The Maneater and Four Front hosted the third and final Missouri Students Association debate Sunday, focusing on diversity.
MSA presidential slate Maass/Catalano was not present.
In an email addressed to the members of The Maneater and the MSA slates, Catalano said she and Maass had made previous commitments.
Maass had to work and Catalano had to participate in a chapter meeting and safe trick-or-treat event for the Sigma Alpha Iota music fraternity, Catalano said. She said she could not disclose further information to the media.
Maass/Catalano campaign manager David Wettroth said Maass was in a meeting.
“In our mind, a lot of the questions asked at the previous debates and Maneater articles have been revolving around accountability and keeping our promises in our platform,” Catalano said. “As a slate, we thought it would be hypocritical to not attend events that we promised our time to."
Catalano said she and Maass had promised to attend these other events prior to the knowledge of the date of the debate.
Maass and Catalano, as well as the other two slates, were informed of the debate through email Oct. 10. Neither Maass nor Catalano responded to the email until at 5:11 p.m. Sunday, announcing they would not be attending.
The debate continued despite their absence, with Elise Moser of The Maneater staff and Four Front chairwoman Ana Gutierrez-Gamez asking questions about diversity at MU.
The debate began with both Droege/Beattie and Wright/Mahr agreeing the definition of diversity means more than just race or religion.
“We want to get away from that blanket term (of diversity) and break diversity down into smaller sections,” Mahr said.
Drawing from Droege’s experience with Tiger Pantry, the Droege/Beattie slate is emphasizing diversity in terms of socioeconomic background. It plans to implement both a $500 emergency loan program and a business attire lending program, both of which would benefit students struggling financially.
“I have completely changed since I came to this university, and it’s not because of my classes — it’s because of what I’ve gotten involved in,” Droege said. “I think every student should have that opportunity. … If you’re worried about food on the table, how are you going to get involved in an organization?”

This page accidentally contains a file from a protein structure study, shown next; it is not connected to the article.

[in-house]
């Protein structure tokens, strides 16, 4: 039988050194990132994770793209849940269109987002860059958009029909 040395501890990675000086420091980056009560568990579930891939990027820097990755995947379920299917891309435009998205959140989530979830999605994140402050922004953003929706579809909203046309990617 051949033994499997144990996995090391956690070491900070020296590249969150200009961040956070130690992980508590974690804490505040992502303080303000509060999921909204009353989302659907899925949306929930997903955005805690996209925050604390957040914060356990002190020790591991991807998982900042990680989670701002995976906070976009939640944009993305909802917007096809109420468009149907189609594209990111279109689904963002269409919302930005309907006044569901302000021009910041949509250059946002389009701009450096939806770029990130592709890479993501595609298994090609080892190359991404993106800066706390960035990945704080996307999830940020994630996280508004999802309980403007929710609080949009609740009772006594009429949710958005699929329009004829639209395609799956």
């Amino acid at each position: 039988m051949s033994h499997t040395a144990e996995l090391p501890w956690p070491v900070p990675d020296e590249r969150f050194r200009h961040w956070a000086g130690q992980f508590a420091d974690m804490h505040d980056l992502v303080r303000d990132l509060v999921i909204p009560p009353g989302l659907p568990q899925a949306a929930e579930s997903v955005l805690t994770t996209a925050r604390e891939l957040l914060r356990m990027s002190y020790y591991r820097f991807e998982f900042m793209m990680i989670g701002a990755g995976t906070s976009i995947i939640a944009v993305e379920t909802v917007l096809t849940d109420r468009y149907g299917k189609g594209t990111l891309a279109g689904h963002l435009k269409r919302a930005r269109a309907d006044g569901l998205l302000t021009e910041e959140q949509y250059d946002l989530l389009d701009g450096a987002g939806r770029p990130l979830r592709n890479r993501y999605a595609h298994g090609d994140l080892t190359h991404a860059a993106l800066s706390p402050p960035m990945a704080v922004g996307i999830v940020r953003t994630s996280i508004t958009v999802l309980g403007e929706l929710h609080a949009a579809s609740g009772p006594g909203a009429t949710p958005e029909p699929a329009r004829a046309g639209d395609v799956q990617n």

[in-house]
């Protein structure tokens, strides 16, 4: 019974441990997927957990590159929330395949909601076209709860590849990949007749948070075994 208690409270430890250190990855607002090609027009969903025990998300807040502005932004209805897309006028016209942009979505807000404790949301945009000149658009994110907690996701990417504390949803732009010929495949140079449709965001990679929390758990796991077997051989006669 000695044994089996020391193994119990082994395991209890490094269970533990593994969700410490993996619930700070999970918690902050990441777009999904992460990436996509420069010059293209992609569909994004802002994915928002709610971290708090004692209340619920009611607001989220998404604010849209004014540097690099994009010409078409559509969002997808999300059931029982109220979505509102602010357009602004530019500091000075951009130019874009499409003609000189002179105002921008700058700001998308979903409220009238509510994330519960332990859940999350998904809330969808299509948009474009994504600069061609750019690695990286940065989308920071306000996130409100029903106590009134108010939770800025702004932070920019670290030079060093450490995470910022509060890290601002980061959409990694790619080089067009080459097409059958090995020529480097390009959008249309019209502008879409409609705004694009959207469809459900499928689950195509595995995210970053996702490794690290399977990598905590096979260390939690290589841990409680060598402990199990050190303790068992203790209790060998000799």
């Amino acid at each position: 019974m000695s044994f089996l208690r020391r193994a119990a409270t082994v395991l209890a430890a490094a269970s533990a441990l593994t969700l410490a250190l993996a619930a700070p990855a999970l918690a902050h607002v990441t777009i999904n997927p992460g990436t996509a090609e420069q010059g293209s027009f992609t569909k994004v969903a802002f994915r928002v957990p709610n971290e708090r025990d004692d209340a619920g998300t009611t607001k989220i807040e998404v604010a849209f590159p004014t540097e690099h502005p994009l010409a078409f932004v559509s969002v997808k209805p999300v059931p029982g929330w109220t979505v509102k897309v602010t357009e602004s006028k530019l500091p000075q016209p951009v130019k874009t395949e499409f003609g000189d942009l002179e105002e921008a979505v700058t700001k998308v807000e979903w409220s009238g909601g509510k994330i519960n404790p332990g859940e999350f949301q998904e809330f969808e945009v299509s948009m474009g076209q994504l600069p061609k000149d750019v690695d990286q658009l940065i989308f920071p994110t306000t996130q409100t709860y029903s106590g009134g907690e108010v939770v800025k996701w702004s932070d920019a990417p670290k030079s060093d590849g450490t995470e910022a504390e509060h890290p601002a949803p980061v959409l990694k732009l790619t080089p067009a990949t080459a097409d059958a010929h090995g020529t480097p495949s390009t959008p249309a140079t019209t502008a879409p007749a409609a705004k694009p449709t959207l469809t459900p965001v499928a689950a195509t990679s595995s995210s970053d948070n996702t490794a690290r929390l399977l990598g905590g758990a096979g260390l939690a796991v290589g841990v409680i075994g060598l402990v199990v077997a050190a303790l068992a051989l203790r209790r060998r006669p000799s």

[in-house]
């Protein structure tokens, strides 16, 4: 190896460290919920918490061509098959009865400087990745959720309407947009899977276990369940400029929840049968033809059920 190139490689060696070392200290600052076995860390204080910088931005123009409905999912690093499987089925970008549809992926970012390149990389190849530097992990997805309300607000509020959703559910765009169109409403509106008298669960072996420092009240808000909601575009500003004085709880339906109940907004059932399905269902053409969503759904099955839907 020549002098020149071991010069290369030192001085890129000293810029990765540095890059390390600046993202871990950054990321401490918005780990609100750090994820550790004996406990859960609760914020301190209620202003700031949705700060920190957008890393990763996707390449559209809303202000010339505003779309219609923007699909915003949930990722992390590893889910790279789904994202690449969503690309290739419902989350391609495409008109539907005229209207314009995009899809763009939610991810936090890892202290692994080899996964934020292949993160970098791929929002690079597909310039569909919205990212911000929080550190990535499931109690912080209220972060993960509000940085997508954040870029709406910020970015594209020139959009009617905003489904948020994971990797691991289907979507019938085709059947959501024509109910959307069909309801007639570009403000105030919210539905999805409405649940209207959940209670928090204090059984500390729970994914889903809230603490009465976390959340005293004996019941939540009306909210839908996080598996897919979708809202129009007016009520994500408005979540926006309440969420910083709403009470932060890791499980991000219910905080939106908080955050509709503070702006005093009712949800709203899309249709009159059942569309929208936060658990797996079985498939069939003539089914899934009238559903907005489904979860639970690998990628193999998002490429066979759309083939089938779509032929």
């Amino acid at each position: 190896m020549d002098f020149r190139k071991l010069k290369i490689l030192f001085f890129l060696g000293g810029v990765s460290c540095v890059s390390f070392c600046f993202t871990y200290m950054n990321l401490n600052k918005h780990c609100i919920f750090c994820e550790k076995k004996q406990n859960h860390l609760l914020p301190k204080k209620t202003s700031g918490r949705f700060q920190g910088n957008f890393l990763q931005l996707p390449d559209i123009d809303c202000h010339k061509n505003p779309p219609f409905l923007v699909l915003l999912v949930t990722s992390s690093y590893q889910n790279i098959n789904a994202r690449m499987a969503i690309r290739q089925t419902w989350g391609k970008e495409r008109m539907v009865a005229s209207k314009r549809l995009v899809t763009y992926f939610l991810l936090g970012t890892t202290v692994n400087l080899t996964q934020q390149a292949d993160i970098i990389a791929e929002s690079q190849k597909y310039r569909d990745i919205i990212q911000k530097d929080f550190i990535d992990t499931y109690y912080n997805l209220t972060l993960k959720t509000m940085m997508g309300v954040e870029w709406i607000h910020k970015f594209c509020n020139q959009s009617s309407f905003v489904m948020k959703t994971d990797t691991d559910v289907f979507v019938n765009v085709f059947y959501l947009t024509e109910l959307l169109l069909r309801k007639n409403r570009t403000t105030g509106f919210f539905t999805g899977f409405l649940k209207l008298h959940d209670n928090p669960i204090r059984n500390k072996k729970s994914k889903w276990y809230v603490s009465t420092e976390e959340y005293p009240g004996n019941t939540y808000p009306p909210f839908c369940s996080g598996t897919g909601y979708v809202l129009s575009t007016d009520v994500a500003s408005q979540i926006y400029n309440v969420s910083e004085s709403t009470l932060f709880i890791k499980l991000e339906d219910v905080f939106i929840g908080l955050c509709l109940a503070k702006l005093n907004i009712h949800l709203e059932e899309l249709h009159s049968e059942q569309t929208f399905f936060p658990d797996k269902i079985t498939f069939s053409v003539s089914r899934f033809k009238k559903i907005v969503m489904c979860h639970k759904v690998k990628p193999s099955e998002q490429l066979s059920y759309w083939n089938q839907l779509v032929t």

One major talking point at the debate was the proposal of diversity weeks. The Wright/Mahr slate plans to create various diversity weeks to raise awareness about different cultures and issues on campus.
“We want to bring out each individual group, focus on it and really learn it,” Mahr said.
Though Wright and Mahr want to create different diversity weeks, Droege said his slate wants to advertise and expand diversity weeks that already exist.
Both slates also discussed maintaining relations with diversity organizations at MU.
Droege also said he and Beattie want to encourage MSA members to attend different organizations’ meetings and maintain good communication with the organizations.
“We’re not just waiting for people to approach us with their problems,” Beattie said. “We want to physically go visit and talk to people.”
Mahr said he and Wright would represent diversity on campus by working with both MSA’s Department of Student Activities to create more cultural events and student organizations to create diversity weeks.
When asked about the One Mizzou Initiative, the Wright/Mahr slate said it would like to take pay cuts in the presidential and vice presidential positions in order to fund more speakers and other activities. Droege/Beattie have opposed this proposal in previous debates.
Both slates agreed to implement gender-neutral housing, which has been supported by both MSA and the Residence Halls Association by resolutions. Both slates said they want to quicken the process.
At the end of the debate, Droege and Beattie summarized the diversity-related goals they had not already discussed, including work with Campus Dining Services to provide food for students with dietary restrictions. Beattie added he and Droege plan to work with the Women’s Center to expand the Mr. Zou and Ms. Zou programs.
The night’s debate featured less clashing on diversity-related topics and more on the attainability of each slate’s goals. Wright/Mahr plans to post progress reports on MSA’s website detailing where the slate is in each campaign promise.
This does not truly hold the slate accountable, Beattie said.
“Knowing that you’re going to get a grade card at the end of the semester does not guarantee that you’re not going to have C's on the report card,” Beattie said.
Beattie said campaign promises should be attainable from the beginning, which is something their campaign has done.
The debate was more relaxed than the previous two, Droege said.